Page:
It is possible that the main title of the report Sjögren Syndrome is not the name you expected. Please check the synonyms listing to find the alternate name(s) and disorder subdivision(s) covered by this report.
especially if you haven't exercised for a while. Start slowly, and don't push yourself too hard. Then
work your way up to where you can exercise for a longer time or do the exercise
with more effort.
If your joint pain gets worse after exercise, try using ice on the joints that hurt. You may want to take an over-the-counter pain medicine before you exercise, such as acetaminophen (for example,
Tylenol) or a
nonsteroidal anti-inflammatory drug (NSAID) such as ibuprofen (for example, Advil or Motrin) or naproxen (for example, Aleve). Be safe with medicines. Read and follow all instructions on the label.
Rest your joints if they are
swollen. For example, if your knees are swollen, don't use the stairs for a few
days. Walk a shorter distance, and switch to swimming or riding an indoor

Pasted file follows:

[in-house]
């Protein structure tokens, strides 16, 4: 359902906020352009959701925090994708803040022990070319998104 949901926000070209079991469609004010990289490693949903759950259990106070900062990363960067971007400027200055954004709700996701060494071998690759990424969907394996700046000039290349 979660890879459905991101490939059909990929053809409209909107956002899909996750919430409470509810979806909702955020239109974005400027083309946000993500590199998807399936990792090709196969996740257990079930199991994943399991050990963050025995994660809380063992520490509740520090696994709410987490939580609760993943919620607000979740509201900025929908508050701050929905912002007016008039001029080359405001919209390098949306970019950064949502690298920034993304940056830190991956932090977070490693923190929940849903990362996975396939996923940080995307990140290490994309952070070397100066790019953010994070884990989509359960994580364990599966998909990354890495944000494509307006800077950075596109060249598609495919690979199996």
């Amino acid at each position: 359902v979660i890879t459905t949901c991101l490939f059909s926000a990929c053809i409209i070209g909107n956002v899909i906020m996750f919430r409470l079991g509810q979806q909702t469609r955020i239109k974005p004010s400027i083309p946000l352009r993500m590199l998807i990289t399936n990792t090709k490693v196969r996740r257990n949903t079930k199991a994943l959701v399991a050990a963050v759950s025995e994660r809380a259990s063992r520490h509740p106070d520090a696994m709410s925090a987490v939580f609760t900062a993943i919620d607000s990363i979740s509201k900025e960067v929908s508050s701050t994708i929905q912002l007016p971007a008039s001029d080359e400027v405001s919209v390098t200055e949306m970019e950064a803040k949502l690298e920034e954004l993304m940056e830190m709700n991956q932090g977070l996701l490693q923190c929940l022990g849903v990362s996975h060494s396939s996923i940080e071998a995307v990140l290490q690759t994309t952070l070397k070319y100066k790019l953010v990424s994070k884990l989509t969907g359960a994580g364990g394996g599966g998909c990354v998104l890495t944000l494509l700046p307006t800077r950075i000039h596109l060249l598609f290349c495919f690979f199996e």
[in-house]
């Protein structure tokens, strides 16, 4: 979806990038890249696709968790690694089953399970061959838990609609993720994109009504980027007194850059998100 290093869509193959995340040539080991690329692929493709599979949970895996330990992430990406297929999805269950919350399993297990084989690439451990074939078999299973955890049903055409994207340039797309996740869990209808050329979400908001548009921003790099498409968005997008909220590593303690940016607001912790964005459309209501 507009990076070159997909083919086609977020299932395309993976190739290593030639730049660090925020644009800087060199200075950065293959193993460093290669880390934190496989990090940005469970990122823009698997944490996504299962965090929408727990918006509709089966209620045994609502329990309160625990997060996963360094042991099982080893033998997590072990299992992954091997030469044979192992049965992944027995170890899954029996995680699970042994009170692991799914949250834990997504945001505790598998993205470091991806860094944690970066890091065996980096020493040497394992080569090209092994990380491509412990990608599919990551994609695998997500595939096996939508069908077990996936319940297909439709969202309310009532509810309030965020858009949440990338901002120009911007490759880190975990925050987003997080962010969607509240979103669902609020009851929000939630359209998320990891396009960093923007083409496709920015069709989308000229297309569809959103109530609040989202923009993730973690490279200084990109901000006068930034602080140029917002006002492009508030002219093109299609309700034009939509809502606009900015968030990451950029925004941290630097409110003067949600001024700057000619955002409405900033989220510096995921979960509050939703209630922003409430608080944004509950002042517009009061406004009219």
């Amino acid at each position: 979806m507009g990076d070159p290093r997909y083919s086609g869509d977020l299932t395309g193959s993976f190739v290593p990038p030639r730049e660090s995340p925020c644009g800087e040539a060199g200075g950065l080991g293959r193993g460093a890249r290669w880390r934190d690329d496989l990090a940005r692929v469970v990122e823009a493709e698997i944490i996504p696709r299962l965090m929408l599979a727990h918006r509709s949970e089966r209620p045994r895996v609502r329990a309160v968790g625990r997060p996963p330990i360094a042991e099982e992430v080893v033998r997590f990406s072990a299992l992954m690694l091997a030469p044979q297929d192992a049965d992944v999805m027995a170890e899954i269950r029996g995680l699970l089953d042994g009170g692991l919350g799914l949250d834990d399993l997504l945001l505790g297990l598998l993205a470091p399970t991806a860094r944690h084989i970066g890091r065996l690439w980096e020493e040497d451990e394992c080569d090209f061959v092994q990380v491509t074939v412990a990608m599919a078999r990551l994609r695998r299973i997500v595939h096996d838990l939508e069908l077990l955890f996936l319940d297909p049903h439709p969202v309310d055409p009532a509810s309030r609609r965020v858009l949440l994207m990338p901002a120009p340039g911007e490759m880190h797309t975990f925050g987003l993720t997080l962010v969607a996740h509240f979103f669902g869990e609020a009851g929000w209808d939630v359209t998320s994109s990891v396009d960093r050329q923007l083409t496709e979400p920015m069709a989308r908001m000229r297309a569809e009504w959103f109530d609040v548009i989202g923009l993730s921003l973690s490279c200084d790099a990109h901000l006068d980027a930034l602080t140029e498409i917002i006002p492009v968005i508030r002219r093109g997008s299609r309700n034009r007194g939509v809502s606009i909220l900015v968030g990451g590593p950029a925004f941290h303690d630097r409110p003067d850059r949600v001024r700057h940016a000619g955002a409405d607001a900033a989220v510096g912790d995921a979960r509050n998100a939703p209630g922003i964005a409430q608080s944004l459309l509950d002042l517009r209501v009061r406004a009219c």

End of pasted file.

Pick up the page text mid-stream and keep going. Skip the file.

Know when you have sore muscles and not joint pain. If
your muscles are sore, you can safely exercise through the soreness. (You could
exercise through joint pain too, but it's not safe to do so.)
If you have
joint pain that lasts for more than a day after you exercise, you need
Rest the joint until
your pain gets back to the level that is normal for you.
This information is produced and provided by the National
Institute (NCI). The information in this topic may have changed since it was written. For the most current information, contact the National
Institute via the Internet web site at http://
.gov or call 1-800-4-CANCER.
WebMD Medical Reference from Healthwise
April 08, 2013
This information is not intended to replace the advice of a doctor.
Healthwise disclaims any liability for the decisions you make based on this